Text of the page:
The “Jewish question” was long a topic of concern in post-Enlightenment political thought. Jews were the unassimilated other that called into question the impartiality, universal rationality and secularism of modern political theory and practice.
As a Vatican delegation prepared in October to leave for war-torn Syria, the Catholic Church’s fraught relationship with Islam emerged as one of the main themes at a major gathering of the world’s bishops in Rome.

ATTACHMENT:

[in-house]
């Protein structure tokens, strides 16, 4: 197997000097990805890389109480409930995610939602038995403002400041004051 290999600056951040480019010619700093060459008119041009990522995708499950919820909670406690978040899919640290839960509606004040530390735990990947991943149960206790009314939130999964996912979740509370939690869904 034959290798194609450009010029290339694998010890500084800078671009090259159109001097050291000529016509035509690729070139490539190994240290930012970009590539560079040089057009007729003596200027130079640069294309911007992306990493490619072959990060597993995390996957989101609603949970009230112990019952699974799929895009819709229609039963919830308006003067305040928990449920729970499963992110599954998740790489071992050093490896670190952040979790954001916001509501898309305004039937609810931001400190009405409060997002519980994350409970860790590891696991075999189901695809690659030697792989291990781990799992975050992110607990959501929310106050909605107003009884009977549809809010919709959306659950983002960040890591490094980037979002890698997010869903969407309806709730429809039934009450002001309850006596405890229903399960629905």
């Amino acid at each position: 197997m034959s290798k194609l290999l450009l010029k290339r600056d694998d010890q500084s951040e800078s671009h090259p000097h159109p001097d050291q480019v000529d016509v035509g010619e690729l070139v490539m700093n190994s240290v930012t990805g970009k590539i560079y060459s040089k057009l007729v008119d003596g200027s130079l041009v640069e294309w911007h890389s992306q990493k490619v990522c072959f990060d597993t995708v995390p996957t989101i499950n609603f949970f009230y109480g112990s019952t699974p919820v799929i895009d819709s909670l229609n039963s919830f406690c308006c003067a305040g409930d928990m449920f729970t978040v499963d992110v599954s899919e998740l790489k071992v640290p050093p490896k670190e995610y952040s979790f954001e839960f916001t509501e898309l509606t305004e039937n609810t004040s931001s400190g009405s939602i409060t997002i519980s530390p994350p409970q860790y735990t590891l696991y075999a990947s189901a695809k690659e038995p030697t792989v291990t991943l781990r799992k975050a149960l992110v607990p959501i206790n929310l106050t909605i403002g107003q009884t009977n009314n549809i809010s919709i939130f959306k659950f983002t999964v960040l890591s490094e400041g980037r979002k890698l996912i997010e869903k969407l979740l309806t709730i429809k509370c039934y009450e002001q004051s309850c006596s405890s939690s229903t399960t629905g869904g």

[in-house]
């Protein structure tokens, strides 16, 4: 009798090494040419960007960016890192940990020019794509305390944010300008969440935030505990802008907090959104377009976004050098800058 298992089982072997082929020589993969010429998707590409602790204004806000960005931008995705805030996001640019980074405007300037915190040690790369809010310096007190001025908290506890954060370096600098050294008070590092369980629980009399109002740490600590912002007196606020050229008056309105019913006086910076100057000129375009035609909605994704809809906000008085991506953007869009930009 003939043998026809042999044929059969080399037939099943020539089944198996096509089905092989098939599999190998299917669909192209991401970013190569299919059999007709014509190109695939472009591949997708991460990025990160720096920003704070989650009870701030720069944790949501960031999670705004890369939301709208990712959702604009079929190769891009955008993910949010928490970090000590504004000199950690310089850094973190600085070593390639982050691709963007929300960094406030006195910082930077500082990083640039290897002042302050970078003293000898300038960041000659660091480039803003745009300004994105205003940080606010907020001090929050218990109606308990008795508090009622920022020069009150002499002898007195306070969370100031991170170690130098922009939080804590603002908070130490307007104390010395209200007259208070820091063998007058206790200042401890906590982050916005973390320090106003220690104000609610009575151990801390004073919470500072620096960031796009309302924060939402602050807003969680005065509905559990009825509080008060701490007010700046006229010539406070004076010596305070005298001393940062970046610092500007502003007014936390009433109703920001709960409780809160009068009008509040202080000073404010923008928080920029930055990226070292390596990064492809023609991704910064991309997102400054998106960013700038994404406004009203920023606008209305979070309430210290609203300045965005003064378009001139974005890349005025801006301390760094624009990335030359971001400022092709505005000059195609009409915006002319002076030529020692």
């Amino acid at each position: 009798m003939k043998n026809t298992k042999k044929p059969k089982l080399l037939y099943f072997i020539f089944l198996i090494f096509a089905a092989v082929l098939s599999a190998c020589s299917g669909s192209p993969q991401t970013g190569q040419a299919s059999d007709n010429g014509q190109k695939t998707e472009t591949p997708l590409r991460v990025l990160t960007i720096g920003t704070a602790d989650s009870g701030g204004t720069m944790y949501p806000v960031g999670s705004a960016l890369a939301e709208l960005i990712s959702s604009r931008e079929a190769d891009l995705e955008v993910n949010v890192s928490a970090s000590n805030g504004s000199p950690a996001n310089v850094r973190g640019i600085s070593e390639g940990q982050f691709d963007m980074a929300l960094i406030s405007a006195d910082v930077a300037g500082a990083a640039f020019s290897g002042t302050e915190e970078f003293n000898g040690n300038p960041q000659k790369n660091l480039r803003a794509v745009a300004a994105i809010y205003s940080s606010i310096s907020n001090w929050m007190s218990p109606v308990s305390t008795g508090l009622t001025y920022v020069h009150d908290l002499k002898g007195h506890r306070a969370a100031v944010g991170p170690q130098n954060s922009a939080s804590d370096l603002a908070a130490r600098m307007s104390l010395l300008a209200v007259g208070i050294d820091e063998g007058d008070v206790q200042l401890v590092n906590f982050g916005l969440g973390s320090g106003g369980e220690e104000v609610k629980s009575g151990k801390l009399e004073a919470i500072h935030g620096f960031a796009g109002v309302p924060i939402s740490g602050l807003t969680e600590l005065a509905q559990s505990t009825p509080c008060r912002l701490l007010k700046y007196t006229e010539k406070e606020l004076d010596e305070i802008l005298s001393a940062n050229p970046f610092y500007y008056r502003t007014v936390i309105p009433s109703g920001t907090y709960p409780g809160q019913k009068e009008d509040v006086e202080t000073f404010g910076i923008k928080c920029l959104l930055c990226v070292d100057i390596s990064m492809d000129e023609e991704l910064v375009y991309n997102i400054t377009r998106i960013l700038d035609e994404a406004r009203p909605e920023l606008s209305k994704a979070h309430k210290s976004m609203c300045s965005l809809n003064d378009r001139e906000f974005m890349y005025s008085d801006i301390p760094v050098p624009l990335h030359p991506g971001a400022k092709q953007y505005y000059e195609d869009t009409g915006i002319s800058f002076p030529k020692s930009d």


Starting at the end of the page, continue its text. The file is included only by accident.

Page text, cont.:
As long ago as 1996, Jon Levenson wrote an important article, “The Universal Horizon of Biblical Particularism.” In that piece he reflected on the way in which the Hebrew Bible adjudicated the particularity of Israel and a reach beyond Israel to the nations.
In the decade since 9/11, it seems as though every trade publisher and university press has brought forth a guide to the Qur’an for the perplexed. Carl Ernst eschews the usual method for books of this sort.